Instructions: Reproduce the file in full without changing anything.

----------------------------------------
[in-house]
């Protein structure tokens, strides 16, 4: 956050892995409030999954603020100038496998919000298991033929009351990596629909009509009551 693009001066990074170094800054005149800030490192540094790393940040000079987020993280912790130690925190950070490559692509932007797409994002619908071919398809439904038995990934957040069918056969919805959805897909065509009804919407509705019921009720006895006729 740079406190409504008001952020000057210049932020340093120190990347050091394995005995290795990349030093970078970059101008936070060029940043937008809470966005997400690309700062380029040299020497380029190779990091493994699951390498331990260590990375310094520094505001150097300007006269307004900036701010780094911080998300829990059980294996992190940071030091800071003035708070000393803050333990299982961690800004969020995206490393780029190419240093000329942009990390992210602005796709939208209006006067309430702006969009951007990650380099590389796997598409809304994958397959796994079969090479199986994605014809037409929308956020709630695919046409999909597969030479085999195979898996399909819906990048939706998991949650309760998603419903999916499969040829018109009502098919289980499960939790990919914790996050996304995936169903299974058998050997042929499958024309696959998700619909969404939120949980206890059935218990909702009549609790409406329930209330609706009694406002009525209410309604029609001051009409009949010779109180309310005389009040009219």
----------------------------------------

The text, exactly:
[in-house]
């Protein structure tokens, strides 16, 4: 956050892995409030999954603020100038496998919000298991033929009351990596629909009509009551 693009001066990074170094800054005149800030490192540094790393940040000079987020993280912790130690925190950070490559692509932007797409994002619908071919398809439904038995990934957040069918056969919805959805897909065509009804919407509705019921009720006895006729 740079406190409504008001952020000057210049932020340093120190990347050091394995005995290795990349030093970078970059101008936070060029940043937008809470966005997400690309700062380029040299020497380029190779990091493994699951390498331990260590990375310094520094505001150097300007006269307004900036701010780094911080998300829990059980294996992190940071030091800071003035708070000393803050333990299982961690800004969020995206490393780029190419240093000329942009990390992210602005796709939208209006006067309430702006969009951007990650380099590389796997598409809304994958397959796994079969090479199986994605014809037409929308956020709630695919046409999909597969030479085999195979898996399909819906990048939706998991949650309760998603419903999916499969040829018109009502098919289980499960939790990919914790996050996304995936169903299974058998050997042929499958024309696959998700619909969404939120949980206890059935218990909702009549609790409406329930209330609706009694406002009525209410309604029609001051009409009949010779109180309310005389009040009219």